Signing copies of the American edition of my book on the Middle East
some hours later - the real reason, of course, for going to Chicago -
these same people came up to me to explain they were not American
Muslims but Muslim Americans, that Islam was not incompatible with
life, liberty and the pursuit of happiness. Some had stories of
great tragedy. One young man had written out a short sentence for me
to inscribe in the front of his copy of my book. "To my parents and
siblings," he had written on a pink slip, "who perished in the hands
of the Pol Pot Khmer Rouge in Cambodia. Yousos Adam." I looked up to
find the young man crying. "I am against war, you see," he said, and
vanished into the crowd. There were other more ingratiating folk
around: the Pakistani broadcaster, for example, who wanted me to
talk about his country's peace-loving principles - until I began
describing the continued secret relationship between Pakistan's
intelligence service and the Taliban, at which the interview was
swiftly concluded.

Then there was the young man with Asiatic features who said softly
that he was "Mr Yee, the Guantanamo imam" - who turned out to be the
same Mr Yee foully and falsely accused by the US authorities of
passing al-Qa'ida type messages while ministering to the prisoners
of al-Qa'ida at America's most luxurious prison camp. But there was
no bitterness among any of these people. Only a kind of growing pain
at the way the press and television in America continued to paint
them - and all other Muslims in the world - as an alien, cruel,
sadistic race.

One woman produced an article of June this year from the Toronto
Star about the Israeli town of Sderot, the target of hundreds of
Palestinian missiles from Gaza. "Under fire at Israel's Ground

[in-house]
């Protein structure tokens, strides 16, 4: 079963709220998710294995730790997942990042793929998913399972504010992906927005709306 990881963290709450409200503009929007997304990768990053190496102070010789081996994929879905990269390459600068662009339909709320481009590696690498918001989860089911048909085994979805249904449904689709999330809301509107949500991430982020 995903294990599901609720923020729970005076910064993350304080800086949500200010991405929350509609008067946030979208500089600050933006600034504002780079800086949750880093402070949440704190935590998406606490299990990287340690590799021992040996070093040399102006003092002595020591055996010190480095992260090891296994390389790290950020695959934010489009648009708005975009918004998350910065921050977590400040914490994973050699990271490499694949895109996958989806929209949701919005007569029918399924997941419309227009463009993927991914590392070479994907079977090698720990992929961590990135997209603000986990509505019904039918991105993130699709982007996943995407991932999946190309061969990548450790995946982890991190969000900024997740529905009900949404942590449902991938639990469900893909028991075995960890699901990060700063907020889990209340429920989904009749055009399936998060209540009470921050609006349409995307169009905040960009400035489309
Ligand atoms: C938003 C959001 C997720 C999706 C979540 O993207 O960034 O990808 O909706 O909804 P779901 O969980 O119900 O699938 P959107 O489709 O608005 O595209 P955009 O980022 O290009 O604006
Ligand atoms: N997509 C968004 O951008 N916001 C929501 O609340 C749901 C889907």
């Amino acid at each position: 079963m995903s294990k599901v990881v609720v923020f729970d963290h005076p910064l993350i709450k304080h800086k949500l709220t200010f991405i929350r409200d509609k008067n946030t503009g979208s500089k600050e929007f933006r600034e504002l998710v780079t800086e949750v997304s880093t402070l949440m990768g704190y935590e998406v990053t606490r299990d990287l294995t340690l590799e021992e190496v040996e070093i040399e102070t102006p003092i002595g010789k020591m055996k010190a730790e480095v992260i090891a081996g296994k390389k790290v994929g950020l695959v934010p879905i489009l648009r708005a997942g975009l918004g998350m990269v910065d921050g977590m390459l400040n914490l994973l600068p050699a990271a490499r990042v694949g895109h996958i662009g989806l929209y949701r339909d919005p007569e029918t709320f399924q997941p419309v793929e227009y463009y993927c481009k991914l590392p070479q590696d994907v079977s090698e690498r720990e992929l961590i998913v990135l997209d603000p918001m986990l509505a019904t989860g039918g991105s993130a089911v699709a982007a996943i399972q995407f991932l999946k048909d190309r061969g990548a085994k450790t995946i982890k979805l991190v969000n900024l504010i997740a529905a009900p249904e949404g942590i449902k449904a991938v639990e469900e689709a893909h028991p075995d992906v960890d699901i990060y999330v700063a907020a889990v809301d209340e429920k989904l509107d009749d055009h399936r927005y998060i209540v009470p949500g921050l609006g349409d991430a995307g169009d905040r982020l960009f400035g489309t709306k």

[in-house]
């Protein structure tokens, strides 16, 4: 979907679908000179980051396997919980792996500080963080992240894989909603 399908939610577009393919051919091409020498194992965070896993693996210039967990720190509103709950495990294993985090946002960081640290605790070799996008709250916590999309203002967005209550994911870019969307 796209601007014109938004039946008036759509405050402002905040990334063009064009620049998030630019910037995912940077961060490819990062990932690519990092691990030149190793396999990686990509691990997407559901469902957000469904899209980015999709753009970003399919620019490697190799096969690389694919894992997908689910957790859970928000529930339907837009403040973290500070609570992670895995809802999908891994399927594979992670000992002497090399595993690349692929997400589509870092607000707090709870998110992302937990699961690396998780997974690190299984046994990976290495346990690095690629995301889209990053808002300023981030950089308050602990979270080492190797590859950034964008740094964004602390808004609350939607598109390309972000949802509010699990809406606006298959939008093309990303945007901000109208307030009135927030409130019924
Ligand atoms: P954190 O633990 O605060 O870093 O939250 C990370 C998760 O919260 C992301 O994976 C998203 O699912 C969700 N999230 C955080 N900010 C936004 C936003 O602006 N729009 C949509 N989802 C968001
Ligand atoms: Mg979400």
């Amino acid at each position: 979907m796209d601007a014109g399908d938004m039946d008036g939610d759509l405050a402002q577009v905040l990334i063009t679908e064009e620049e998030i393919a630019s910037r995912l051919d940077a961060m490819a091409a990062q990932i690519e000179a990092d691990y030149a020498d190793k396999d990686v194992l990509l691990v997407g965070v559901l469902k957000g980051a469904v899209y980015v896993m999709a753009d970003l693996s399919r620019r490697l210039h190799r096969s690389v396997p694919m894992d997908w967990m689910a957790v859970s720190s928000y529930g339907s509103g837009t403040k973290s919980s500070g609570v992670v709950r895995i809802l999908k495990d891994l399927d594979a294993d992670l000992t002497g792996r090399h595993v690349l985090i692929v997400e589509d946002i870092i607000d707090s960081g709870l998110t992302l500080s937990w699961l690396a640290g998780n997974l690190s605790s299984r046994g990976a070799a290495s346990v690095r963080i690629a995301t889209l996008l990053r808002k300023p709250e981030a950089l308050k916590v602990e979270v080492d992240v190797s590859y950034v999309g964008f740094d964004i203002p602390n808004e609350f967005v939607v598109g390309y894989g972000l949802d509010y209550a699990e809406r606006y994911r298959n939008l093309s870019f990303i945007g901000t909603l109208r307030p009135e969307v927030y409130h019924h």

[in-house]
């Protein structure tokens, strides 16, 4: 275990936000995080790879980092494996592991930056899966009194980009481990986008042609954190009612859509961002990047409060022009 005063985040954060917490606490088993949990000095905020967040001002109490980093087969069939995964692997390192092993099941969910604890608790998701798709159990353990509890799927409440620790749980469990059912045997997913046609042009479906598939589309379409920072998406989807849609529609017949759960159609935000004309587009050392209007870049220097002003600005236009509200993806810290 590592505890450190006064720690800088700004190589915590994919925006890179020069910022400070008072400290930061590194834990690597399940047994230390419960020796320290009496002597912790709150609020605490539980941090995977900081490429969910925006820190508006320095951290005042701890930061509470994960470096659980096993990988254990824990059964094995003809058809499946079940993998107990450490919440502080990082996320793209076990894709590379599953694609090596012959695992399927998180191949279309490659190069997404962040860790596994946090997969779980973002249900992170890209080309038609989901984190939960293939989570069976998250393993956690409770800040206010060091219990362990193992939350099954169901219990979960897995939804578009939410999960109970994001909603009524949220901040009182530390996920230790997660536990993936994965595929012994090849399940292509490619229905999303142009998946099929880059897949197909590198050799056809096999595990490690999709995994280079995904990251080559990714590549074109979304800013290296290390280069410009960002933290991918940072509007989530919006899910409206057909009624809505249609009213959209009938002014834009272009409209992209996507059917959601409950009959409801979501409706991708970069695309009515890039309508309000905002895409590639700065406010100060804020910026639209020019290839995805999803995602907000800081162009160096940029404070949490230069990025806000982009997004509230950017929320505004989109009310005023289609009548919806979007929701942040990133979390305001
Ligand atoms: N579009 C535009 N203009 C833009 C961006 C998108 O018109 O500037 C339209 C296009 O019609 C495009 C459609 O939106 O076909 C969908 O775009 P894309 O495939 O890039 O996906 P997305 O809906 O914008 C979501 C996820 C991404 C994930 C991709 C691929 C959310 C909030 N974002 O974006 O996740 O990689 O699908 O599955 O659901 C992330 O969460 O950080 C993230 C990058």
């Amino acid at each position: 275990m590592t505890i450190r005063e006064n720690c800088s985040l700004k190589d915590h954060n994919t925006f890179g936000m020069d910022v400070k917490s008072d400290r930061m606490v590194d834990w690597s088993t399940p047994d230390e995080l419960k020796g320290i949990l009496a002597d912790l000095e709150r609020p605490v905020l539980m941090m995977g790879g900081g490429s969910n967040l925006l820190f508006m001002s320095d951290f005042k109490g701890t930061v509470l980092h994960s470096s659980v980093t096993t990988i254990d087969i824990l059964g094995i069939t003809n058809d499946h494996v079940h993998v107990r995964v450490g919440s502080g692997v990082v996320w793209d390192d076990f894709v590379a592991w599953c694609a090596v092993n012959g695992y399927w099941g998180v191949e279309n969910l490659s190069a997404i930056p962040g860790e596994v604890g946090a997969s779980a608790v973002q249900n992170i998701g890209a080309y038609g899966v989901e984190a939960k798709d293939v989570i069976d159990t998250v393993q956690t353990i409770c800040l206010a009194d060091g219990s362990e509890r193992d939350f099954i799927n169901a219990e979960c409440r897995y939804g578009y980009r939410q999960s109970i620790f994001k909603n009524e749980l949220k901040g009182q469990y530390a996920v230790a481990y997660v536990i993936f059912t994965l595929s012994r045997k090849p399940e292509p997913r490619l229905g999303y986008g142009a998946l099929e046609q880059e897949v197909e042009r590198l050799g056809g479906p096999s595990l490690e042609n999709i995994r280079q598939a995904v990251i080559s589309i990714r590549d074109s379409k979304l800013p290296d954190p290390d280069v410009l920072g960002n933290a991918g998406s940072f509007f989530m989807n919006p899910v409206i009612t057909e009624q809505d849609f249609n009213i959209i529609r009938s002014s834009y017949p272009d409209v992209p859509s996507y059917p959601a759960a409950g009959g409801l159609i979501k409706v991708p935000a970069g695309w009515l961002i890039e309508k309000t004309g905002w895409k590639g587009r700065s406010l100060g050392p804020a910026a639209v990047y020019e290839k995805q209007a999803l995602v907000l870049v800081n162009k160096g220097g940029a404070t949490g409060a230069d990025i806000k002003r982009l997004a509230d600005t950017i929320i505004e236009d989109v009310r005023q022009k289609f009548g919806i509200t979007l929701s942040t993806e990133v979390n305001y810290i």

Zero," ran the headline. "Do you believe in this kind of journalism,
Mr Fisk?" the woman demanded to know. And I was about to give her
the "both sides of the picture" lecture when I noticed from the
article that just five Israelis had been killed in Sderot in five
years. Yes, every life is equal. But who at the Star had decided
that an Israeli town with one dead every year equalled the Ground
Zero of Manhattan's 3,000 dead in two hours? All dead are equal in
the American press it seems, but some are more equal than others.

And I couldn't help noticing the degree to which The New York
Times's Thomas Friedman is stoking the fires. This is the same man,
an old friend, who wrote a few years ago that the Palestinians
believed in "child sacrifice" - because they allowed their kids to
throw stones at Israeli soldiers who then obligingly gunned them
down. Most egregiously for the Muslims I spoke to, Friedman was
now "animalising" - as one girl put it beautifully - the Iraqis, and
she presented me with a Friedman clipping which ended with these
words: "It will be a global tragedy if they (the insurgent Iraqi
enemy) succeed, but ... the US government can't keep asking
Americans to sacrifice their children for people who hate each other
more than they love their own children."

So there we go again, I thought. Muslims sacrifice their children.
Muslims feel hate more than they love their children. No wonder, I
suppose, that their kiddies keep getting Israeli bullets through
their hearts in Gaza and American bullets through their hearts in
Iraq and Israeli bombs smashing them to death in Lebanon. It's all
the Arabs' fault. And yet here in Chicago were 32,000 Muslims,
dismissing all the calumnies and sophistries and lies and saying
they were proud to be Americans. And I guess - for a man who wakes
each morning in his Beirut apartment, wondering where the next
explosion will be - that I felt a little safer in this world.

2006 Independent News and Media Limited